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Social Work

On-line version ISSN 2312-7198
Print version ISSN 0037-8054

Social work (Stellenbosch. Online) vol.54 n.1 Stellenbosch  2018







Various policies and laws in South Africa, as in many other countries in the world, aim at protecting and supporting families to meet their needs adequately in order to enhance the self-reliance of family members. Against this background, this issue offers articles about the experiences of family members that can either promote or inhibit their development. These articles state the reasons why the reported findings are important and show how research results promote an understanding of the challenges that many South African families face.

The first article provides a critical review of resilience theory. It evaluates the relevance of resilience theory for social work in South Africa according to three criteria: the research questions it generates, its contribution to indigenous knowledge and decolonisation, and its contribution to social development.

The focus of the next five articles is on housing programmes for poor families, special challenges faced by the young, and men's experiences of divorce-related issues. The first article reports on housing provided by government for poor families and reveals how the substandard quality of the housing poses a threat to the health and human dignity of the intended beneficiaries. The next two articles evaluate the challenges faced by young people in families and in institutions. One focuses on the effects of family conflict on the psychological needs and externalising behaviour of preadolescents. The other evaluates how transition programmes for adolescent girls in institutions prepare them for life outside institutional care, and it identifies gaps between the expected performance standards and actual services delivered. Thereafter, a pair of articles cover the topic of men and divorce. The first article explores men's experiences of divorce, the challenges they face and their coping strategies. The second article offers insights into fathers' experiences and perceptions of parent alienation in instances of high-conflict divorces.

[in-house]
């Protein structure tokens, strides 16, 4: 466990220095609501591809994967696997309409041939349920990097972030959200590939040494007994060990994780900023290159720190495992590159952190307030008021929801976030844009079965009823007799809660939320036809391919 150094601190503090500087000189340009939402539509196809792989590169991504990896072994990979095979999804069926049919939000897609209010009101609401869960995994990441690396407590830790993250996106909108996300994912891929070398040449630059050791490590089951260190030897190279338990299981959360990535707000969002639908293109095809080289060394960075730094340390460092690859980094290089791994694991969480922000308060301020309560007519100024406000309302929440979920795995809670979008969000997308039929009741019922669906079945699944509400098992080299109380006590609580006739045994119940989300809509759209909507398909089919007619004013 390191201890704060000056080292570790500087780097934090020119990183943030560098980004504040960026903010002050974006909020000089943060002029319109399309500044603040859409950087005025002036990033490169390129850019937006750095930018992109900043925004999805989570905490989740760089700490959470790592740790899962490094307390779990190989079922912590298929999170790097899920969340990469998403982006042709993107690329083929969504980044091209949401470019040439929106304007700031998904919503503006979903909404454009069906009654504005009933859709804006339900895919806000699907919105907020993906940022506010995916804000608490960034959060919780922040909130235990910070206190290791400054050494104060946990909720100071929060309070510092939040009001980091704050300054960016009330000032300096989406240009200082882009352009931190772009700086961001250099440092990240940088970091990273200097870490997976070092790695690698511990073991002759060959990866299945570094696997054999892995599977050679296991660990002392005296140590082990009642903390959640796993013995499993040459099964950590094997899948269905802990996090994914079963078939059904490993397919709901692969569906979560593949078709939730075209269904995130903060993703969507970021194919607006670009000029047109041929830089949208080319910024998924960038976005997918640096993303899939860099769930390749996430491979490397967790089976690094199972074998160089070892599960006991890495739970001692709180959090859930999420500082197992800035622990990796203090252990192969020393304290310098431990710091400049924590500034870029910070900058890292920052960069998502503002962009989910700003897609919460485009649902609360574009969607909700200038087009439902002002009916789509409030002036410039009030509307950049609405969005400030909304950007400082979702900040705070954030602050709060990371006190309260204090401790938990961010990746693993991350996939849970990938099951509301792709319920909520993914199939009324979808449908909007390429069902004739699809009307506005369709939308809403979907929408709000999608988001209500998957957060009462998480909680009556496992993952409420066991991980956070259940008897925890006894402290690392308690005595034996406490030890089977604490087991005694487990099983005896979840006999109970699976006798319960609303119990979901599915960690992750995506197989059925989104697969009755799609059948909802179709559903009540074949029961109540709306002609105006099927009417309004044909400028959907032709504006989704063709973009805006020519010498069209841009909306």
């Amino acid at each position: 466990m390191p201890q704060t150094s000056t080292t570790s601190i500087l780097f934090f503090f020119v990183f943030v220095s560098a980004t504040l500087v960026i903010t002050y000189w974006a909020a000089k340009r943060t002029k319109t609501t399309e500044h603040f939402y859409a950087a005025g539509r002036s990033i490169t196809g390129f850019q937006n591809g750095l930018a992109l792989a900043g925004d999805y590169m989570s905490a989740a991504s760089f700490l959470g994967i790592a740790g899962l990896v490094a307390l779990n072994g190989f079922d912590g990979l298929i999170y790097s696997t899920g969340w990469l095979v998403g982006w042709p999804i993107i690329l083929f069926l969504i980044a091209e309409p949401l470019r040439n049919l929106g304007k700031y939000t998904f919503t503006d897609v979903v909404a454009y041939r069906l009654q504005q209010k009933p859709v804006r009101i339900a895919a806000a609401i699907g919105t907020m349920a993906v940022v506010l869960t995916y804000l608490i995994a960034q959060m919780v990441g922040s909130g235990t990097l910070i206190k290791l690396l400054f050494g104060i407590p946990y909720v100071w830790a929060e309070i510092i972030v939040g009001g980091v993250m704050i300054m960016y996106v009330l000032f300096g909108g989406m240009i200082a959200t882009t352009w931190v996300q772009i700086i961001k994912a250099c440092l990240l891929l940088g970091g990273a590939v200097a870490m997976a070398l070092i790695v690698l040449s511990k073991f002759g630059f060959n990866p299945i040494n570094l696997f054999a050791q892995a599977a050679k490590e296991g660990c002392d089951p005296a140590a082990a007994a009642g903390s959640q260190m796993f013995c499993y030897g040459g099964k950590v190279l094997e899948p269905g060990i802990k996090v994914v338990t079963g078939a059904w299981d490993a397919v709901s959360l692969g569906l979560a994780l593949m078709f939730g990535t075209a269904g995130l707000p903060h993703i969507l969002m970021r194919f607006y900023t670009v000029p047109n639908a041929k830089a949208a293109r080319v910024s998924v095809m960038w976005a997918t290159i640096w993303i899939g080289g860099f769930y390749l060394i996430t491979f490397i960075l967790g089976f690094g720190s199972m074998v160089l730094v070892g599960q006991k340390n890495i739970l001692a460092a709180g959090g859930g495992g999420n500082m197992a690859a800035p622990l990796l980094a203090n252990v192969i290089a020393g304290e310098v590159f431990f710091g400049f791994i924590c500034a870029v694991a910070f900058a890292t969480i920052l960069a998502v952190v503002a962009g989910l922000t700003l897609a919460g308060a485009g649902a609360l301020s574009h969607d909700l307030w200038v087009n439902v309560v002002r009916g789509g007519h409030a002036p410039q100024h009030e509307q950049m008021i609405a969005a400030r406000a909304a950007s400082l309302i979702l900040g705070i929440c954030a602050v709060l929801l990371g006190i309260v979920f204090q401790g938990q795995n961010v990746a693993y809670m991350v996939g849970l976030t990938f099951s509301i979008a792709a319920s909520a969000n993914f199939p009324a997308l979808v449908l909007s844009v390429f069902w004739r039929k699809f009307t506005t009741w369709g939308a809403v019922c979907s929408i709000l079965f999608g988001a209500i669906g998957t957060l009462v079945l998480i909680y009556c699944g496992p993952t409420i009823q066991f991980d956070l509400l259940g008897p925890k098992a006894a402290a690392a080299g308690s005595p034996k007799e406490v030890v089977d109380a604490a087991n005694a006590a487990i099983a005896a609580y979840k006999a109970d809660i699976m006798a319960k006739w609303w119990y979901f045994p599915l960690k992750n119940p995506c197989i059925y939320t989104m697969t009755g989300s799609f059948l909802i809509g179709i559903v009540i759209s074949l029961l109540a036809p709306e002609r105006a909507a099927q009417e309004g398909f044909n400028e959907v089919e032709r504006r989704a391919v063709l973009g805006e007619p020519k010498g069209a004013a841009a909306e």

A final duo of articles report on social work education. The first article describes how a discipline-specific academic programme meets the unique needs of students and promotes their professional identity development. The second article explores the application of asset-based community-driven development (ABCD) in the context of field education.

This issue concludes with Alice Butterfield's extremely helpful review of The Handbook of Social Work and Social Development in Africa edited by Mel Gray.


Prof Sulina Green

Department of Social Work, Stellenbosch University, Stellenbosch, South Africa.

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